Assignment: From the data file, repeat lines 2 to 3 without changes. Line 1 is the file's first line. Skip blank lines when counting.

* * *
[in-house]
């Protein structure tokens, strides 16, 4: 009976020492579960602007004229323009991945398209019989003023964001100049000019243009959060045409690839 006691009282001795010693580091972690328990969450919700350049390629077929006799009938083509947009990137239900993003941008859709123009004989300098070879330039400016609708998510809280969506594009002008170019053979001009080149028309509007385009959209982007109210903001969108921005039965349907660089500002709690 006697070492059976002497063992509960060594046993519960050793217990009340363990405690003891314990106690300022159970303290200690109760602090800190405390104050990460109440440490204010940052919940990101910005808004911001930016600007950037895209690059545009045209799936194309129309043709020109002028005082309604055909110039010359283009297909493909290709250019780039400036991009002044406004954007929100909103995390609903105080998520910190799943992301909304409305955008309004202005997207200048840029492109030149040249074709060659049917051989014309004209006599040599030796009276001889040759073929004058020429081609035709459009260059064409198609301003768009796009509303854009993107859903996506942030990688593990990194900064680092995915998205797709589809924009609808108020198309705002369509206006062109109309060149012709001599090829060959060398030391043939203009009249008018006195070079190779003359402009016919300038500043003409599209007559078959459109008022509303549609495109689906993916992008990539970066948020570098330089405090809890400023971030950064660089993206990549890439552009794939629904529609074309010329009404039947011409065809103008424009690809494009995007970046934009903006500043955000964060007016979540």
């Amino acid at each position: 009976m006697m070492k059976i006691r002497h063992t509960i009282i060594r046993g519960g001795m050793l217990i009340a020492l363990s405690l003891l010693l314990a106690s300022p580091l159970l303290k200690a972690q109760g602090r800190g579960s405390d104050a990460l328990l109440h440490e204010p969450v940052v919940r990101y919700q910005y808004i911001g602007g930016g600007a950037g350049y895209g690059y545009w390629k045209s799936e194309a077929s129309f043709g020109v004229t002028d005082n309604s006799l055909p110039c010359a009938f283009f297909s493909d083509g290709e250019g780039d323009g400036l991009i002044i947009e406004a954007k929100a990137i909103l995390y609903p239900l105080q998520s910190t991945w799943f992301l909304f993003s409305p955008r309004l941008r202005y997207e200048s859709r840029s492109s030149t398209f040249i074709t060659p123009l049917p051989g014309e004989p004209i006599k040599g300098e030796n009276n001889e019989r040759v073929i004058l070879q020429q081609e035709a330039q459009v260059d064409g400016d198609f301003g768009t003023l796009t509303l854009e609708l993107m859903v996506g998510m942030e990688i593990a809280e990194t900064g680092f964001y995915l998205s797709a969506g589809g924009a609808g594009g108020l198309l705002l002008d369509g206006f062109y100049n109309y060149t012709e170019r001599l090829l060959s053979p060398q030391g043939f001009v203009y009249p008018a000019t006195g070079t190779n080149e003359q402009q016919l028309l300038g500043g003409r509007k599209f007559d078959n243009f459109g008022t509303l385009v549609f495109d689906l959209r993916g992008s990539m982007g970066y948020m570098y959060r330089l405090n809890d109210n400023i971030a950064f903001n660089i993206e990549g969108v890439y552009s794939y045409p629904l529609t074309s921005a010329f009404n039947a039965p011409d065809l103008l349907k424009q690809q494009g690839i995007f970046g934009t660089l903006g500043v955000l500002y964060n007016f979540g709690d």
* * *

């Protein structure tokens, strides 16, 4: 009976020492579960602007004229323009991945398209019989003023964001100049000019243009959060045409690839 006691009282001795010693580091972690328990969450919700350049390629077929006799009938083509947009990137239900993003941008859709123009004989300098070879330039400016609708998510809280969506594009002008170019053979001009080149028309509007385009959209982007109210903001969108921005039965349907660089500002709690 006697070492059976002497063992509960060594046993519960050793217990009340363990405690003891314990106690300022159970303290200690109760602090800190405390104050990460109440440490204010940052919940990101910005808004911001930016600007950037895209690059545009045209799936194309129309043709020109002028005082309604055909110039010359283009297909493909290709250019780039400036991009002044406004954007929100909103995390609903105080998520910190799943992301909304409305955008309004202005997207200048840029492109030149040249074709060659049917051989014309004209006599040599030796009276001889040759073929004058020429081609035709459009260059064409198609301003768009796009509303854009993107859903996506942030990688593990990194900064680092995915998205797709589809924009609808108020198309705002369509206006062109109309060149012709001599090829060959060398030391043939203009009249008018006195070079190779003359402009016919300038500043003409599209007559078959459109008022509303549609495109689906993916992008990539970066948020570098330089405090809890400023971030950064660089993206990549890439552009794939629904529609074309010329009404039947011409065809103008424009690809494009995007970046934009903006500043955000964060007016979540």
């Amino acid at each position: 009976m006697m070492k059976i006691r002497h063992t509960i009282i060594r046993g519960g001795m050793l217990i009340a020492l363990s405690l003891l010693l314990a106690s300022p580091l159970l303290k200690a972690q109760g602090r800190g579960s405390d104050a990460l328990l109440h440490e204010p969450v940052v919940r990101y919700q910005y808004i911001g602007g930016g600007a950037g350049y895209g690059y545009w390629k045209s799936e194309a077929s129309f043709g020109v004229t002028d005082n309604s006799l055909p110039c010359a009938f283009f297909s493909d083509g290709e250019g780039d323009g400036l991009i002044i947009e406004a954007k929100a990137i909103l995390y609903p239900l105080q998520s910190t991945w799943f992301l909304f993003s409305p955008r309004l941008r202005y997207e200048s859709r840029s492109s030149t398209f040249i074709t060659p123009l049917p051989g014309e004989p004209i006599k040599g300098e030796n009276n001889e019989r040759v073929i004058l070879q020429q081609e035709a330039q459009v260059d064409g400016d198609f301003g768009t003023l796009t509303l854009e609708l993107m859903v996506g998510m942030e990688i593990a809280e990194t900064g680092f964001y995915l998205s797709a969506g589809g924009a609808g594009g108020l198309l705002l002008d369509g206006f062109y100049n109309y060149t012709e170019r001599l090829l060959s053979p060398q030391g043939f001009v203009y009249p008018a000019t006195g070079t190779n080149e003359q402009q016919l028309l300038g500043g003409r509007k599209f007559d078959n243009f459109g008022t509303l385009v549609f495109d689906l959209r993916g992008s990539m982007g970066y948020m570098y959060r330089l405090n809890d109210n400023i971030a950064f903001n660089i993206e990549g969108v890439y552009s794939y045409p629904l529609t074309s921005a010329f009404n039947a039965p011409d065809l103008l349907k424009q690809q494009g690839i995007f970046g934009t660089l903006g500043v955000l500002y964060n007016f979540g709690d």